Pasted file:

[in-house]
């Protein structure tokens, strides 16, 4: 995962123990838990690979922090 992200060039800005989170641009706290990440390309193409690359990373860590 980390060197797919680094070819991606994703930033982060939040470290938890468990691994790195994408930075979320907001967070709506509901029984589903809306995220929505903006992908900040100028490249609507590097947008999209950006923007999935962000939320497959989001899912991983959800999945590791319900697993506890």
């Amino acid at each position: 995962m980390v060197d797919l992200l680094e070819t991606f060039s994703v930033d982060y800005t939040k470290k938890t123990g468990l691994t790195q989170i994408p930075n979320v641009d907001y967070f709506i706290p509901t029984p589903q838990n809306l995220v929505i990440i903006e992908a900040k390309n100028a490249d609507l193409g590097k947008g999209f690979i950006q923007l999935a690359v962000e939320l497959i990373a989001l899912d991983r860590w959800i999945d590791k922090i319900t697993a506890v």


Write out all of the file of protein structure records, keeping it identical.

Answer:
[in-house]
């Protein structure tokens, strides 16, 4: 995962123990838990690979922090 992200060039800005989170641009706290990440390309193409690359990373860590 980390060197797919680094070819991606994703930033982060939040470290938890468990691994790195994408930075979320907001967070709506509901029984589903809306995220929505903006992908900040100028490249609507590097947008999209950006923007999935962000939320497959989001899912991983959800999945590791319900697993506890």
């Amino acid at each position: 995962m980390v060197d797919l992200l680094e070819t991606f060039s994703v930033d982060y800005t939040k470290k938890t123990g468990l691994t790195q989170i994408p930075n979320v641009d907001y967070f709506i706290p509901t029984p589903q838990n809306l995220v929505i990440i903006e992908a900040k390309n100028a490249d609507l193409g590097k947008g999209f690979i950006q923007l999935a690359v962000e939320l497959i990373a989001l899912d991983r860590w959800i999945d590791k922090i319900t697993a506890v």